It Was Not Table Tennis that My Heart Was Seeking For

I was born in Nagoya City. My parents were both teachers and they were very busy everyday. When I was an elementary school student, I would attend After School Care Program which was three subway stations away. I did not have time to play with my classmates. I had a sense of loneliness as if I was abandoned. I was looking for something I could be enthusiastic about. I wanted to find out something toward which I could strive. I tried various activities; however, even though I started something new which interested me, half way through it, I would lose my interest.

At the end of the elementary school, we were told to write about our good memories during the past six years of the school. I was at a loss as to what to write about because I realized I did not have such good memories.

When I entered high school, I joined the table tennis club without much consideration. When the coach interviewed me, he asked if I really had the intention of doing ping pong for three years. I was overwhelmed by his aggressive approach and said “Yes.” That was the beginning. From then on, the days of hard training started. I usually did not have dinner after coming home because I was too tired to eat. During the exams time, all the other clubs did not have activities except for our club. We practiced every day including summer vacation and winter vacation. I did not even have time to reflect on my daily life and just devoted myself to playing table tennis.

The coach had a habit of saying, “Always keep in mind that to lose a game is a shame.” We practiced table tennis in order not to lose. Since I did not have anything else to do, I devoted myself to table tennis. In this way my mind was free from any cobweb. However, when I was in the third grade, our last game came to an end without any glorious result. I felt such a deep sense of emptiness. I thought my performance was like an imperfect combustion after 3 years of such hard practices. At first I was thinking of continuing table tennis at the university, too.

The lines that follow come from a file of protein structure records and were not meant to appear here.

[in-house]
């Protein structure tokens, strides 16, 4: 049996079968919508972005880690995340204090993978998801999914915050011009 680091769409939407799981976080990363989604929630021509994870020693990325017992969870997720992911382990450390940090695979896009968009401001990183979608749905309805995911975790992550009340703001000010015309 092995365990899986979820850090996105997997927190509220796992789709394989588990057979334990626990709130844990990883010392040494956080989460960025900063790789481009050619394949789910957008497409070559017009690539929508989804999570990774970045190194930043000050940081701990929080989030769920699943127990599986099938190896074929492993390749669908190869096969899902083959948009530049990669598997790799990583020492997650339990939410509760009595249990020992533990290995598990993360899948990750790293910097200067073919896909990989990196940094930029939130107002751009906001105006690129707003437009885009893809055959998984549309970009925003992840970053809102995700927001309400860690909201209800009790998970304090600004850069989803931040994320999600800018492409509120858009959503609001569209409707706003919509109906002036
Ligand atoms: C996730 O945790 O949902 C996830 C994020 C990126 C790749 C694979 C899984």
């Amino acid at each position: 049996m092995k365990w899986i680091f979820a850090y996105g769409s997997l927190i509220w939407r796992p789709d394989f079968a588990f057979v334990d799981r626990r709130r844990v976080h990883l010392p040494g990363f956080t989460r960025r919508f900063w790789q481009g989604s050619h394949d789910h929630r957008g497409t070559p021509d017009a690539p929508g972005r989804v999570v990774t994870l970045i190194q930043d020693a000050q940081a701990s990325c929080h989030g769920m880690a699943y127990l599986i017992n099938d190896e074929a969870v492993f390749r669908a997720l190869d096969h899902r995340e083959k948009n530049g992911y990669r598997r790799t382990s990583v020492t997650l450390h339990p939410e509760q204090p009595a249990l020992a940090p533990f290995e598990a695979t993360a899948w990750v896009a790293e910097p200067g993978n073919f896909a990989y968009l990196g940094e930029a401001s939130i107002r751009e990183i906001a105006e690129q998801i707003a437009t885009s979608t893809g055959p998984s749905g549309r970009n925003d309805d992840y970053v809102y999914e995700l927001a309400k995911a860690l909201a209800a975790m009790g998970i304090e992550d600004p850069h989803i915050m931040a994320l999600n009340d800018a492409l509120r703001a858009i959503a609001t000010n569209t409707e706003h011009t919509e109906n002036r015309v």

On the other hand, my friends in this club were already preoccupied with preparation for the entrance exams heading for their new goals in life. I felt like I was betrayed. My passion completely disappeared in an instant. But then I was totally at a loss for what it was that I really wanted to do. In the same way I did not know which university I should pick out; I did not know exactly which way to move.

At last my answer was “whatever I do, staying alive is the fundamental part of everything.” I thought what was necessary for staying alive was food and good solutions for environmental issues. As a result I decided to major in agricultural. Thanks to hard study, I entered the agricultural department of Kobe University.

On the day of the entrance ceremony, I was talked to in the campus by a senior student, saying “Even if you have good environment to live in, a human being is mortal. Isn't it more important to find out what we need to achieve in this life?” I felt a truth in his words and came to realize there must be something in this life that has to be definitely achieved. So I kept listening to his talk.

One month later, in Gifu prefecture, I attended Takamori Sensei's lecture for the first time. I was moved by his words, “There is a purpose in life.” This is of most importance for all human beings. I thought, “This is it! This is what I wanted to know. My whole life changed completely in this moment.” As I kept listening to his lecture, I decided to follow the teaching of Master Shinran alone for the rest of my life. I will strive harder and share the teaching with everyone.

Satoshi Hasegawa, USA

Source: The Buddhist Village Times #17 | 2012, It Was Not Table Tennis that My Heart Was Seeking For

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